Repression Is A Talent Of Mine

“You’re checking her out!”

My friend JK sounded both shocked and amused. He was giving me a ride to Tampa for our LARP night and as we pulled away from the place I shared with my sister J, we’d seen a young woman walking along the side of the road, with long dark hair, a cute sun dress, and a sexy swing to her hips that made her skirt swish. Both of our heads had swiveled to look at her.

“I’m not! I just like looking at beautiful women the way I like a sunset, or a flower!” I protested.

I even believed it.

I wanted to stab L with a fork when she was blatantly hitting on my boyfriend in front of me, but when K would hug and flirt with him it didn’t bother me at all. It certainly wasn’t because I would have enjoyed having her hug and flirt with me. That’s just how K was and she didn’t mean anything by it. That was the difference, obviously.

The fact that I preferred to look at Jennifer Connelly in The Rocketeer was understandable, not gay. She was a knockout, even a straight woman could see that. Of course I was going to sit up and take notice of Claudia Black’s legs in Farscape. Those were an amazing pair of legs, anyone, even a straight woman, could see that. Anyone would be drawn to Aubrey Plaza. Anyone would sit up and take notice when Tessa Thompson appeared on screen.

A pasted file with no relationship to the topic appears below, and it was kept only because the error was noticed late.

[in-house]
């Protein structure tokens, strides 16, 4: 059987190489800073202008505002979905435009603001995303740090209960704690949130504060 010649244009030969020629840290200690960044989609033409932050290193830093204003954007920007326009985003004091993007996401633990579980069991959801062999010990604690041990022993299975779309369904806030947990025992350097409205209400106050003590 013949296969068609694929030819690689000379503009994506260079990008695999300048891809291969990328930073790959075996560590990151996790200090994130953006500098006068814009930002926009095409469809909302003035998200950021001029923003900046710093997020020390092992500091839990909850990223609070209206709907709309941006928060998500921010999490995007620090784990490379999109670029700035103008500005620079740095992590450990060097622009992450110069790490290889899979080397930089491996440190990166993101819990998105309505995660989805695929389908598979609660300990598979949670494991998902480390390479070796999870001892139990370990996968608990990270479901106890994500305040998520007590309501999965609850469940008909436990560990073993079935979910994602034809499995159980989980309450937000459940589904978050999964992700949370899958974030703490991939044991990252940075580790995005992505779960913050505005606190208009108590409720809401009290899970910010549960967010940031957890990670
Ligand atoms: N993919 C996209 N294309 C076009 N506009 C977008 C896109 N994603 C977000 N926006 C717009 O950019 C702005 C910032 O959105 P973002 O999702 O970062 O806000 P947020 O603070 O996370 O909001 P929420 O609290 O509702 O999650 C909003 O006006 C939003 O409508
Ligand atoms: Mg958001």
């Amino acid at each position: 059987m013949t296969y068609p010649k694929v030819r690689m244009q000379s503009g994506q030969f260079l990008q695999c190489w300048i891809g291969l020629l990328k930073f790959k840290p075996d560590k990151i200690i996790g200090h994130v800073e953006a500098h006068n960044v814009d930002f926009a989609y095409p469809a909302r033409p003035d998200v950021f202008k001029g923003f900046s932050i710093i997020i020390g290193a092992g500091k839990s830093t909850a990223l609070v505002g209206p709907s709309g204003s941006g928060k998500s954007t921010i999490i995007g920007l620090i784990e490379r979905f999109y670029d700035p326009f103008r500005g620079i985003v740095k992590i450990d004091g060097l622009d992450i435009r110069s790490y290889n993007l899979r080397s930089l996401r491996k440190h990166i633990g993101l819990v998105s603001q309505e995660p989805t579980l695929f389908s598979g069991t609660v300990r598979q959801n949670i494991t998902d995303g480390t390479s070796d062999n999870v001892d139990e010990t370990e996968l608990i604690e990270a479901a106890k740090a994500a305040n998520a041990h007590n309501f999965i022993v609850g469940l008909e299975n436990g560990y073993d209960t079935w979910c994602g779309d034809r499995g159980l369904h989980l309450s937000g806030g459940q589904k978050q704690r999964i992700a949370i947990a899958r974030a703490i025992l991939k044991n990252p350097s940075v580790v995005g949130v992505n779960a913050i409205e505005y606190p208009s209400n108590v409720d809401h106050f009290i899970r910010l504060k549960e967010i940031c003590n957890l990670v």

I was good at knowing which women men would be attracted to, that’s all. I wasn’t threatened by the women my boyfriend and eventual husband thought were cute. They usually were cute, after all. Anyone, even a straight woman like me, could see that.
I was straight. Straight, straight, straight, there was no doubt about that. No doubt whatsoever.

When I spent three years thinking about the lady that worked at Aldi’s, the pretty one with the beautiful, light-filled smile that reminded me of K even though they looked nothing alike, I knew it was a little strange but I chalked it up to having moved to a new state and not having any friends in Illinois. Whenever we briefly chatted over the checkout counter she just seemed like she’d be a nice person to know. I just wanted a friend, obviously.

At age 37, scrolling through my facebook feed, an ad popped up with a beautiful woman that captured my attention. There are, of course, thousands of beautiful women used in ads, but as I stopped scrolling to look at her face, the thought popped into my mind that she looked like someone men would want to kiss.

Don’t you mean she looks like someone that you would want to kiss? said a dry voice in the back of my head.


(Content note: homophobia)

Even though I’m amused now at all the ways I rationalized away signs that my sexual orientation was not, in fact, straight, the reasons behind that rationalizing are anything but amusing.

When my dad came out of the closet when I was around 13, in the mid 90s, I received the impression that being gay was a Truly Serious Sin. The fact that he was fired from his job and ostracized by people that had formerly adored him hammered that home.